6. Find your “life-giving cocktail” and drink it regularly.  If one wants to have meaningful conversations, one must first have something worthwhile to say. (Unfortunately, this is an often overlooked practice in our conversations.) What is it that breathes life into you, that generates substance, character, depth, ideas, curiosity and love for others? For me, over the years I have found the practices (or cocktail) of solitude (which is different from isolation), intentional reading, and exercise do this for me.  Afterwards, I want to be with people more.  (And people seem to want to be with me more too.) When I am healthier, there is more of me to offer.  I suspect each person has a different “life-giving cocktail.” My point is not for anyone to copy mine, but to find their own.  And drink it regularly.

As I write these things, I find myself a bit torn.  At times, the idea of strategically thinking through this part of my life can seem kind of cold and calculating.  However, I want to be the best me I can be and I want to be a blessing to others in my relational circles.  And, as I age, I realize have less energy, less margin, and less time left on the earth with which to work.  In light of all this, I must learn to be a wise steward and manager of all God has given me…including my “face”.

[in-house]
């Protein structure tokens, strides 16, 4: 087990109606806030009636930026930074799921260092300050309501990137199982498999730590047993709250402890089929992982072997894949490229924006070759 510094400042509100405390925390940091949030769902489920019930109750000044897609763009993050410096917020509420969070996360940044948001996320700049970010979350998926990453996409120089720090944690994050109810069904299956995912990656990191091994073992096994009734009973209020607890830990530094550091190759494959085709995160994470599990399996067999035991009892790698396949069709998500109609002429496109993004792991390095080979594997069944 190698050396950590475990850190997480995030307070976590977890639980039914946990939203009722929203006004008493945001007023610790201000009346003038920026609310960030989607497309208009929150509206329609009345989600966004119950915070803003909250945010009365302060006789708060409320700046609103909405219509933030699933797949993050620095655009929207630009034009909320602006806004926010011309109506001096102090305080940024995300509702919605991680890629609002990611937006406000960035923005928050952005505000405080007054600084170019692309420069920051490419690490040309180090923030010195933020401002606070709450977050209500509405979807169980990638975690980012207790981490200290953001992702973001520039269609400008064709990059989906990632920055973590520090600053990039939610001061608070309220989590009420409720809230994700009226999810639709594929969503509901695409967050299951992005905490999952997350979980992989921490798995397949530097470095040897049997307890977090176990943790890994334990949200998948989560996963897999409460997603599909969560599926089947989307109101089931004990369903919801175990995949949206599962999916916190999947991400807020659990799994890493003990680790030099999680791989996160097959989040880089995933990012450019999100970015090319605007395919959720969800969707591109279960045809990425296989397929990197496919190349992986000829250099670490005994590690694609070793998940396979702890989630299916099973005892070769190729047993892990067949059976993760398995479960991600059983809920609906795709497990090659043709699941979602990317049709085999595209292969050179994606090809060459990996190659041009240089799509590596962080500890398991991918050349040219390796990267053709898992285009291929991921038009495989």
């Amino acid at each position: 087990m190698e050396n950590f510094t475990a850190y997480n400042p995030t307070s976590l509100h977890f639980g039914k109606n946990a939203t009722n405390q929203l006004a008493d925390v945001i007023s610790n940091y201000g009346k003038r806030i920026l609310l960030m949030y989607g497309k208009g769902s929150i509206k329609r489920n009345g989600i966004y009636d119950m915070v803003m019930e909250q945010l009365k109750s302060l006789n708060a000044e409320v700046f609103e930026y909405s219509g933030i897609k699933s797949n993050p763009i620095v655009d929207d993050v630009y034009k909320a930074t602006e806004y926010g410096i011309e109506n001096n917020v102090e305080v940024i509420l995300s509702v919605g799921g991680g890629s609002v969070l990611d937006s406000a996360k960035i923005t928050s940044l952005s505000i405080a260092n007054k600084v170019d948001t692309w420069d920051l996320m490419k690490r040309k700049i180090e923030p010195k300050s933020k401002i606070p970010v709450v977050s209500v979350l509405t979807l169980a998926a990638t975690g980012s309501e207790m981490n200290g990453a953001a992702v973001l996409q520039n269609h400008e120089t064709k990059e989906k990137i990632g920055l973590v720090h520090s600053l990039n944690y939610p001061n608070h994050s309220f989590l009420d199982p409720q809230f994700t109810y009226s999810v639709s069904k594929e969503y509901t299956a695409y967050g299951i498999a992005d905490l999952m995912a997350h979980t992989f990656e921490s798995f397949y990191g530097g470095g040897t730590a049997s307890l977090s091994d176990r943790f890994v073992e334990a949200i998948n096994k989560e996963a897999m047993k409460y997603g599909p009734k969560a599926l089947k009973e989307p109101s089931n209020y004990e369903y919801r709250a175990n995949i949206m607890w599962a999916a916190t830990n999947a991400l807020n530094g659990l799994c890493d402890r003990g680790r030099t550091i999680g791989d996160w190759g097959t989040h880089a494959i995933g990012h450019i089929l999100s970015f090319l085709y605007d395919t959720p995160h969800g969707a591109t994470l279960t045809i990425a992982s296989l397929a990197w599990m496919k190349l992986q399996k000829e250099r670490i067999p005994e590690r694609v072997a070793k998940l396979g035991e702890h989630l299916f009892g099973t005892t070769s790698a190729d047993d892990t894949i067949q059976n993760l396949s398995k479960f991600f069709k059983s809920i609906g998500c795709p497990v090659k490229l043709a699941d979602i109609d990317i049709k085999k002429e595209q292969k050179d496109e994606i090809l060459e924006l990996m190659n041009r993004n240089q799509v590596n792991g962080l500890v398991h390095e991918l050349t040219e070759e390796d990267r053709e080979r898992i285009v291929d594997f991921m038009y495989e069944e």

Um, This Would Be Fascinating If It Wasn’t…You Know…Me

A year and a half ago, our lives changed forever.  In the morning, we suspected Jeff had an ulcer.  By the evening, he was in emergency surgery to remove a blockage in his colon.  It was cancerous.  When it was over, I was talking with his surgeon in one of the little rooms off to the side of the waiting room.  It was then, she asked me a question.

“Are you squeamish?”

Because, looking back, I was clearly in denial…and because I had no experience yet in what exactly a surgeon might possibly mean by this… I told her I was a former biology teacher who had done numerous dissections.  I had a pretty strong stomach.  So when she asked if I wanted to see a picture of Jeff’s intestines,  I said in that enthusiastically optimistic way Davises do, “Sure, I’ll take a look.”

I am not a TMI writer and I don’t want to gross anyone out but…his guts were so sick…so inflamed and infected that it looked like balloon animals were exploding out of his abdominal cavity.  I could go on with the description, but… sit with that image a minute.

And in one of those moments of unintentional clarity, I blurted out words that have stuck with me ever since.  I said, “Um, this would be so fascinating if it wasn’t…you know… my husband.”  And then, as my intellect collided with my heart and life, the gravity of it all began to sink in.  Emotion began to rise and my stomach started moving in that way that let me know it was time to look away.

Who knew… I actually was squeamish.